The Indian agricultural research system is the largest in the world. It has successfully produced over 3,500 varieties of crops. We are the world's largest milk producer and rank second in food grains, fruit and vegetable production. One of the most interesting aspects of our agricultural research has been indigenous study of adaptation of high yielding seeds.
In 1961, when International Maize and Wheat Improvement Cente (popularly known as CIMMYT) gave high yielding wheat seeds to India it was tested on small village farm lands in Punjab. Later, our agricultural scientists independently studied the new seeds considering various agro-climatic zones and appropriate changes were made to those seeds and were manufactured in bulk by National Seed Corporation. When it was properly tested it was distributed to the whole farming community and success was achieved. At the same time even high yielding variety of rice IR8 given by International Rice Research Institute they were suitably changed to match Indian soil and then distributed. Punjab, Haryana, Andhra Pradesh, Maharashtra, Karnataka and Kerala, Uttar Pradesh and many more states started producing rice and wheat and there was never a food shortage again.
The very current PM Manmohan Singh as the then Finance Minister in 1991 opened up the market even in agriculture by which multinational companies (MNC) began to invest in India and started selling high yielding Bt Cotton Seeds, high yielding wheat and rice seeds. The most important “check” of such seed adaptation to Indian soil was not done and farmers were lured into buying it in return for higher yield. These seeds were not tested to Indian soil conditions. Some places seeds succeeded and some miserably failed. The worst part was spurious seeds began to spread in the market and many farmers chose without any inspection done on them.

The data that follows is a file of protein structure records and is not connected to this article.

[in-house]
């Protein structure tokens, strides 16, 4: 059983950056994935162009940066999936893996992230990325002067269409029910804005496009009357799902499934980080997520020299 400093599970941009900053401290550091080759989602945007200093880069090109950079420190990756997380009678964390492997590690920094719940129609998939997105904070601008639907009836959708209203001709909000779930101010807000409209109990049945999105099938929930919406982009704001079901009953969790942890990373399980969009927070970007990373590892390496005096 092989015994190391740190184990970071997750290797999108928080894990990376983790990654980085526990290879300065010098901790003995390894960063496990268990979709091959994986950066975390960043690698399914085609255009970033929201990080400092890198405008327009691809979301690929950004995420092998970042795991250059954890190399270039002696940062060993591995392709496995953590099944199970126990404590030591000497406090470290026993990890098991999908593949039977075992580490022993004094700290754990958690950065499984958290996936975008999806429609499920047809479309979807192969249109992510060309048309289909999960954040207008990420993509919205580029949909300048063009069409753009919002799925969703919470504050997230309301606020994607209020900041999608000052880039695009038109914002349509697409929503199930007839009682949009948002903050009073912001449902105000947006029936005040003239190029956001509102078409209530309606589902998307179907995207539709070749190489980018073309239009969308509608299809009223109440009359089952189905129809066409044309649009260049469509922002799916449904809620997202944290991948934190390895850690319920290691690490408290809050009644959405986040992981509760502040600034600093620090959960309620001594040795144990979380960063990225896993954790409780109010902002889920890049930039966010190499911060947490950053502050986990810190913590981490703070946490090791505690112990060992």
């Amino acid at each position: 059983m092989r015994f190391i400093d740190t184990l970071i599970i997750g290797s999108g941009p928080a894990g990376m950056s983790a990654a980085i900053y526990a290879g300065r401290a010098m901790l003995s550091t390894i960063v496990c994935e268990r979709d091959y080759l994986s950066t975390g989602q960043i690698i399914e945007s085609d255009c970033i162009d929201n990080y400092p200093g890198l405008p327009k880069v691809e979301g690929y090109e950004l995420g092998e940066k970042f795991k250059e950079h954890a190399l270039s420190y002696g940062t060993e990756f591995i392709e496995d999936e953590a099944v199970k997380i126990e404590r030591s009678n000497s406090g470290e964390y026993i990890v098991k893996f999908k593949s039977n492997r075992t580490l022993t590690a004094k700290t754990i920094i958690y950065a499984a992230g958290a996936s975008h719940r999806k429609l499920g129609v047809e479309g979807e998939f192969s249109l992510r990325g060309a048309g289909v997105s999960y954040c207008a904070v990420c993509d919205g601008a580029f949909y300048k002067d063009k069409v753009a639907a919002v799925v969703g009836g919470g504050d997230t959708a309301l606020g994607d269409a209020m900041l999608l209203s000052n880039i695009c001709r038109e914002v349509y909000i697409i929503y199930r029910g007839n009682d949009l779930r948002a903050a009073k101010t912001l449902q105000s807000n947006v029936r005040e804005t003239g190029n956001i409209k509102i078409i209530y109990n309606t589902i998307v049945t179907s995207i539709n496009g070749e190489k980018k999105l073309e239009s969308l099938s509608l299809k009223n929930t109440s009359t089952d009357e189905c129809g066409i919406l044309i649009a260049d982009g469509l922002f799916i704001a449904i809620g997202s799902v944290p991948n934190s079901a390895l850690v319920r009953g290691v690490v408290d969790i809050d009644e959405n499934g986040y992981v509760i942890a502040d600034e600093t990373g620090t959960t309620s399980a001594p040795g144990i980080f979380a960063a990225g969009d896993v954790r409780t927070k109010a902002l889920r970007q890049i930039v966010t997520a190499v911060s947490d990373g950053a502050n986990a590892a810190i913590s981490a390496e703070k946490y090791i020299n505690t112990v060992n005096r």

Subsequently the government also started spending less in agricultural credit, seed research and public spending in agriculture. The shocking statistics are given in my blog article. This coupled with rising input costs to buy such seeds (as against subsidized rates of pre liberalization era seeds) forced them to borrow more. Input costs also included very expensive pesticides, as existing ones did not suffice the new seed variety. Which means high yielding seed also needed high quantity of pesticide. When crops failed, banks failed to lend more. With no other option left farmers starting borrowing money from moneylenders. While banks charged anywhere between 14-17% interest, private moneylenders charged whopping 120%. The farmers also took money from moneylenders for their daughters’ marriages.
In the late 1990’s after the formation of World Trade Organization, the prices of rice and wheat fell sharply and it had impact even on Indian farmers. The price they got was also reduced. So, input costs rose sharply, output price got reduced and consumers benefited while farmers wept in distress with unbearable financial burden. At the same time the decreasing prices meant importing them to the country and farmers could not match such low prices of imports. So, the domestic farmer lost in the competition (imported cotton now sells at Rs 17,000 a bale compared to Rs 19,000 for Indian cotton). Post 2000 cheap cotton was imported heavily and this hit cotton belts of Gujarat, Maharasthra, Andhra Pradesh severely. The prices became cheaper because developed countries gave huge subsidies to their farmers and so they sold at cheaper rates in world markets. Vidharbha crisis started in 1994-95. Amravati, Wardha, Yavatmal, Akola, Washim and Buldhana – 6 villages in Vidharba has seen over 2000 suicides. The total between 1997-2008 is over 1.5 lakh. Much more than the number killed in Godhra riots and 1984 riots or even the famous Biwandi Riots of 1970.